The illumination arrives at splitter 43 and part is reflected back in the direction of the collimating mirror 44, which is also provided with a partially reflecting coating and returnspart of the energy in the direction of splitter 43, which at this stage passes the beam in the direction of the external surface 46 and from there to the eye of the viewer 47, which is located in the area 48, of central curvature of mirror 44.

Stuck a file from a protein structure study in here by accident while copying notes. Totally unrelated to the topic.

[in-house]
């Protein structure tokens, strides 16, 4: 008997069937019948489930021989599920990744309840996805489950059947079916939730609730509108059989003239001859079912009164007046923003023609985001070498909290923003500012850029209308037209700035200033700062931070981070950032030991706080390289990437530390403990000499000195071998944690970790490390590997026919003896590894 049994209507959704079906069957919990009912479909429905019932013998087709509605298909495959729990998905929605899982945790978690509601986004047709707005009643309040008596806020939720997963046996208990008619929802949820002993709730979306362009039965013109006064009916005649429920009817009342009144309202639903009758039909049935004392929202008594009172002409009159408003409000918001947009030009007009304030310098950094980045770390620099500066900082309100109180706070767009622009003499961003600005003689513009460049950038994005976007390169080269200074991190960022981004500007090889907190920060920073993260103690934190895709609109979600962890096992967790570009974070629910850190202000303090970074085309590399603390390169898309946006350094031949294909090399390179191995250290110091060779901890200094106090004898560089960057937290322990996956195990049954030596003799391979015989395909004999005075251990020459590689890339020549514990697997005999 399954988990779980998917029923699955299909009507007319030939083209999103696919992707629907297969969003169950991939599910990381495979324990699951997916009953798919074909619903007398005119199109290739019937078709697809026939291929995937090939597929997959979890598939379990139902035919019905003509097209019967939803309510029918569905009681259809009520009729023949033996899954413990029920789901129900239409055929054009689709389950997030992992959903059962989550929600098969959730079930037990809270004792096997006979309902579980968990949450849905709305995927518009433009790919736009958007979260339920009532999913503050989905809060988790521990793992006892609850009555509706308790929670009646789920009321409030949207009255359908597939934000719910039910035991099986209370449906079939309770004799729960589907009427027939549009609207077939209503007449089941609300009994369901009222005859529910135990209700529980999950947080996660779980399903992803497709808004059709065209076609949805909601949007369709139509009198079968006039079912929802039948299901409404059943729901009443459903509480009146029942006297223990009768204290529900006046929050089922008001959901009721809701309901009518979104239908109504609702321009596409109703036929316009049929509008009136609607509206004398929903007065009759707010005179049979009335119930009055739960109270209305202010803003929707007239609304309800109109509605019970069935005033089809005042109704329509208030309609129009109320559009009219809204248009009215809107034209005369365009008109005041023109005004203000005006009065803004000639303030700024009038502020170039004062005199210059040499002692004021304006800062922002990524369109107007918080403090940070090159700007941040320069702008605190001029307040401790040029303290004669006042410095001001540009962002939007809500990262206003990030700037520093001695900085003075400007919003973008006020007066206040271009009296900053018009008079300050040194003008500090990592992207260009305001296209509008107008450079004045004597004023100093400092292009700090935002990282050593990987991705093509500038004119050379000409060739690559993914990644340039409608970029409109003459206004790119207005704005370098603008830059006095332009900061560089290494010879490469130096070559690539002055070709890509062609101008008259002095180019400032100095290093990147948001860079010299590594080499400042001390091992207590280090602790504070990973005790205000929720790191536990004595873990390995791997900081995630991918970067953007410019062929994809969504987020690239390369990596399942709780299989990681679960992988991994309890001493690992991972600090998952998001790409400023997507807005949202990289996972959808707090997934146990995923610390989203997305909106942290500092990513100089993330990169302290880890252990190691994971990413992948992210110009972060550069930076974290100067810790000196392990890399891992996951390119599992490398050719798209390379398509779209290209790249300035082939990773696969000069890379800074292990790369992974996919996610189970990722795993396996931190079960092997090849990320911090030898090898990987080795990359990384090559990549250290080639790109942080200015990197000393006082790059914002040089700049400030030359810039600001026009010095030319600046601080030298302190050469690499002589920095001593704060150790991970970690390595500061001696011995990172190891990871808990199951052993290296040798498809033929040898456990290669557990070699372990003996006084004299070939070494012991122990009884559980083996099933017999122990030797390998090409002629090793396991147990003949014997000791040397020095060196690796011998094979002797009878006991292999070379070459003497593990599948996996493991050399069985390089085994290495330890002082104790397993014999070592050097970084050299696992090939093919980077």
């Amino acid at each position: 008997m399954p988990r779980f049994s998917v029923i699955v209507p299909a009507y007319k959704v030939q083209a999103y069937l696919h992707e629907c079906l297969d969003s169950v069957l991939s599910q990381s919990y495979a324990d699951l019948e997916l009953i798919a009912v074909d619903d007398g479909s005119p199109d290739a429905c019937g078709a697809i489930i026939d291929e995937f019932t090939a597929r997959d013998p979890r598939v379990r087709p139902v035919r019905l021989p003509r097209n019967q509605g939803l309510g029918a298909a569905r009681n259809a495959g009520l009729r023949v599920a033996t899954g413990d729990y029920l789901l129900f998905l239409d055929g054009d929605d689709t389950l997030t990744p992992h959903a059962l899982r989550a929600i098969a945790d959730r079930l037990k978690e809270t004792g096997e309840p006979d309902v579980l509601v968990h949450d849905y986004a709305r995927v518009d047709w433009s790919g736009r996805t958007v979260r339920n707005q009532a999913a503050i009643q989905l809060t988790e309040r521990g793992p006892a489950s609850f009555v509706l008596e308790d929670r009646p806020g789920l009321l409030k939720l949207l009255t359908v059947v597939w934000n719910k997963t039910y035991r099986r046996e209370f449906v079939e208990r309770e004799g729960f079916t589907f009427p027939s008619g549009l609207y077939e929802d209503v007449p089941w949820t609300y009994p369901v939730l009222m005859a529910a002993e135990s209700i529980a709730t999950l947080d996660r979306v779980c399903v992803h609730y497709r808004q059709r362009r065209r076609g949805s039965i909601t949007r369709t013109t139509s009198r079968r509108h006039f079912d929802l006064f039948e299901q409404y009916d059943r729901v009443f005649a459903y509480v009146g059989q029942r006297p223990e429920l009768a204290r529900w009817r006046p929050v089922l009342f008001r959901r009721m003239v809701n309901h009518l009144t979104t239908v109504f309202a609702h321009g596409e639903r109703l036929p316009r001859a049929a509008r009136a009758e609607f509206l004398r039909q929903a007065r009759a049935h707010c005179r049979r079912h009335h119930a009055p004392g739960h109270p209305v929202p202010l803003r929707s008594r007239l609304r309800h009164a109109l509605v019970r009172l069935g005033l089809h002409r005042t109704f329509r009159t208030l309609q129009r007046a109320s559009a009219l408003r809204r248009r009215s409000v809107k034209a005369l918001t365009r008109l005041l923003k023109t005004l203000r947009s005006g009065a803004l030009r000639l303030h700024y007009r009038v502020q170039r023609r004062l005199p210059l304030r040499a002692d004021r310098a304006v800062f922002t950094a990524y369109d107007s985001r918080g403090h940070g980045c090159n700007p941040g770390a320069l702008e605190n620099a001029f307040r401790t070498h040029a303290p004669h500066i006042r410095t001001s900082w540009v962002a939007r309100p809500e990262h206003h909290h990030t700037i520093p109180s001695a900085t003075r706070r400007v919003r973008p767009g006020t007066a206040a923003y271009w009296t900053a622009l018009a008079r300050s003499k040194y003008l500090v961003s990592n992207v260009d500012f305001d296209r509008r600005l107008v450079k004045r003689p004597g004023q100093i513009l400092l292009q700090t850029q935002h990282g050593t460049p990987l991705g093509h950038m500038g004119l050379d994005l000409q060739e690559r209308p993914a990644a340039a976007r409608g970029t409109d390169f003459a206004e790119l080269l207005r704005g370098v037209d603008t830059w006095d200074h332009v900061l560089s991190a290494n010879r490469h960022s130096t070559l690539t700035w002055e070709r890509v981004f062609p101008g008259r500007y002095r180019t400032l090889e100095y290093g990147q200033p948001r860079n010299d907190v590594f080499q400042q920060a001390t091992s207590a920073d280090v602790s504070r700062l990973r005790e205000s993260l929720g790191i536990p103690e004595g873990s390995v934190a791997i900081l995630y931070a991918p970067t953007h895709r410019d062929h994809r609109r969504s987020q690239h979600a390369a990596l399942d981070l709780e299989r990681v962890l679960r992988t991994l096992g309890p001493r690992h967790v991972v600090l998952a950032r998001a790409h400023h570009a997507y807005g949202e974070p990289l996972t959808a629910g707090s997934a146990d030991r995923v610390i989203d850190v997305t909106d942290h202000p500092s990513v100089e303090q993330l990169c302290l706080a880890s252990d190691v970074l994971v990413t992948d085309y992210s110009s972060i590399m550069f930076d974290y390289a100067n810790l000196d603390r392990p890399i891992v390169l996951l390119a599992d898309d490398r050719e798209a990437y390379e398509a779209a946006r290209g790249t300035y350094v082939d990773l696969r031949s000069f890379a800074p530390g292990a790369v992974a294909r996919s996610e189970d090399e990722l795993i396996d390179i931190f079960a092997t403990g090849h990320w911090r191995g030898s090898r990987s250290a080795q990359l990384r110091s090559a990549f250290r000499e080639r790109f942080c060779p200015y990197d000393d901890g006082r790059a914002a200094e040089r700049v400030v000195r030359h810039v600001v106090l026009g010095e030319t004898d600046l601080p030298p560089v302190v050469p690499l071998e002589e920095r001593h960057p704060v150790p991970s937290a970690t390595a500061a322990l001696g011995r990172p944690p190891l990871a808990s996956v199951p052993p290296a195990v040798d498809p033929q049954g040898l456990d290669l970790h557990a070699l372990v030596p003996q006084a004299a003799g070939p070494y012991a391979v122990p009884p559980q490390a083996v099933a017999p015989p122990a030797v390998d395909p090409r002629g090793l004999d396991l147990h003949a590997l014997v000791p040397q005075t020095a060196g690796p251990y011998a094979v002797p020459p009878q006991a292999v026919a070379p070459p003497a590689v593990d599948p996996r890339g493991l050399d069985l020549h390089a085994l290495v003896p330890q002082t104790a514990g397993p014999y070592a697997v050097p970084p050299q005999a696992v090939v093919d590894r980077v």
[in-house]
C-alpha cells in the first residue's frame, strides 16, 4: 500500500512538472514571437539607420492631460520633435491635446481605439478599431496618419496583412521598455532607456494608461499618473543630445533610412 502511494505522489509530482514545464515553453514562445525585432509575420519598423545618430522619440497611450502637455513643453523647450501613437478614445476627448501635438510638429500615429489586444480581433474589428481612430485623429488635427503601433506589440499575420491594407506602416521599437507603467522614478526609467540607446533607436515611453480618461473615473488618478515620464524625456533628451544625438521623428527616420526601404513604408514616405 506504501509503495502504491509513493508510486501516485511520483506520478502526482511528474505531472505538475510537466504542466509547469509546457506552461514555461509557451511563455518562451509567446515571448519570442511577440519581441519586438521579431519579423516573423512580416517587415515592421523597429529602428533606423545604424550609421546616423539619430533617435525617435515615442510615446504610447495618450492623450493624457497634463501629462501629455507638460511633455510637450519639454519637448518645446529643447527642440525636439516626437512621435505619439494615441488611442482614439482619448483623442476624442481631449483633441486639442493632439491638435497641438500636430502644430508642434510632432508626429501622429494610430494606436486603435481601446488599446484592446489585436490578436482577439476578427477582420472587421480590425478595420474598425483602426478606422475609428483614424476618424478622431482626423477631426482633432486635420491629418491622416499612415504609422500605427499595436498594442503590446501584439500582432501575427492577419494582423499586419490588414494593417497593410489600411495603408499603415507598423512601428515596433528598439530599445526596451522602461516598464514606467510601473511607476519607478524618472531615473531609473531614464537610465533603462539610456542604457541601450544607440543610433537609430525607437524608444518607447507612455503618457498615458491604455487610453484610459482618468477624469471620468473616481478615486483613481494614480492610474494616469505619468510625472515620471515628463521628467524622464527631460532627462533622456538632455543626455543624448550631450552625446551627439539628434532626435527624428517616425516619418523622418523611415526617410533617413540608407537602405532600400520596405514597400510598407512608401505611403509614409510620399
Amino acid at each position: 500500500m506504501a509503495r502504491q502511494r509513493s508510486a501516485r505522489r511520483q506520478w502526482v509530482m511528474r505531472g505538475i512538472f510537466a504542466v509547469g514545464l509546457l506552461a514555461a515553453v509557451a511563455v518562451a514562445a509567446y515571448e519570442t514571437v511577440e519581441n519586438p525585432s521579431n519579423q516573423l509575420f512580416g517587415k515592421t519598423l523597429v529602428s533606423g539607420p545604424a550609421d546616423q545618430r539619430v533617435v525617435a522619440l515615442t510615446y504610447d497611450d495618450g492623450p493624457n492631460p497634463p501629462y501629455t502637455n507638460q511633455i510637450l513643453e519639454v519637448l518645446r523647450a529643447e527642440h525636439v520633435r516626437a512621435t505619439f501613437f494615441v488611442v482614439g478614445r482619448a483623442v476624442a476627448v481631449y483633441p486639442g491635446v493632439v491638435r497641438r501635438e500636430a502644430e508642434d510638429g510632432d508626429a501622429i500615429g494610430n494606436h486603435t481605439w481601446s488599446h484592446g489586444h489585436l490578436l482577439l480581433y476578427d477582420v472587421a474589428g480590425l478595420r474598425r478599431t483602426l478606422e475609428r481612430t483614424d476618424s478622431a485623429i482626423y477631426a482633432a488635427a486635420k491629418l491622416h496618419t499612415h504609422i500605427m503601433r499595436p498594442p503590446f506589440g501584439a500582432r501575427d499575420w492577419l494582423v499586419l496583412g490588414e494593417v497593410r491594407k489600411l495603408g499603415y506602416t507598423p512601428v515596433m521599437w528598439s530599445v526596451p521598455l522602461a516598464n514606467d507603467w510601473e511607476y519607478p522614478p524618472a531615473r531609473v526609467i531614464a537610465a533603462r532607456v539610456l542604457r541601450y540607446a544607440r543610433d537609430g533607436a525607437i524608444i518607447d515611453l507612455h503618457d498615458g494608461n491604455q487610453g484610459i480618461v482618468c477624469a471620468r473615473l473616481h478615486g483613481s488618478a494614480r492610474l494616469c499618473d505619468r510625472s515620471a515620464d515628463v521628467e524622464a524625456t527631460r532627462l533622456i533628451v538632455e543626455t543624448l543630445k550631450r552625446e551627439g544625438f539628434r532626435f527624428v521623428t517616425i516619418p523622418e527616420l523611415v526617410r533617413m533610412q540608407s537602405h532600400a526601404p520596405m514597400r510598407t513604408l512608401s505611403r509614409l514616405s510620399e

Rays coming from outside view 49 arrive at surface 40 of the optical systemr and pass via mirror 44, beam splitter 43, and the second exterior surface 46 to the eye 47.- As the illumination originating from surface 50 is in the focal plane of mirror 44, it reaches the eye 47 of the viewer as a parallel beam and is perceived as if coming from infinity. It is of course possible to change. the focus of the system so as to adjust for objects not in infinity. Fig. 5 and 6 illustrate the exterior shape given to the optical body of the invention, so as to minimize obstructions of part of the outside view when looking throughit.Any obstruction in the vicinity of the eye will obstruct a substantial part of the outside world when looking through the optical body. In order to minimize obstructions, this body has been given an external concial shape so that a ray whichbehaves as if it came from the eye of the viewer will not encounter obstructions from the exterior surfaces of the body. With reference to Fig. 5,ray 52 originating from eye 47, in the direction of the lower end 53 of this body makes an angle 54 (oc) with the optical axis 55 of the system. This ray is refracted in the transparent body according to Snell's Law and makes an angle 56 (p) with the optical axis and is returned to exit 57 parallel to beam 52. A further ray 58, coming from eye--47 parallel to the first one passes very close to the lower end 53 but is not refracted and continues in a straight direction 11 without any impediment. The angle 59 of cut of the conus is Z o',-- c,- where the best shape is a cut at an angle of O= p ii-+ 0(a Fig. 6 is a projection of the transparent member. Fig. 7 is a perspective view of an optical body according to the invention according to Fig. 5 where 70 is the image surface, in the focal plane of the mirror, the optical system and the eye 72.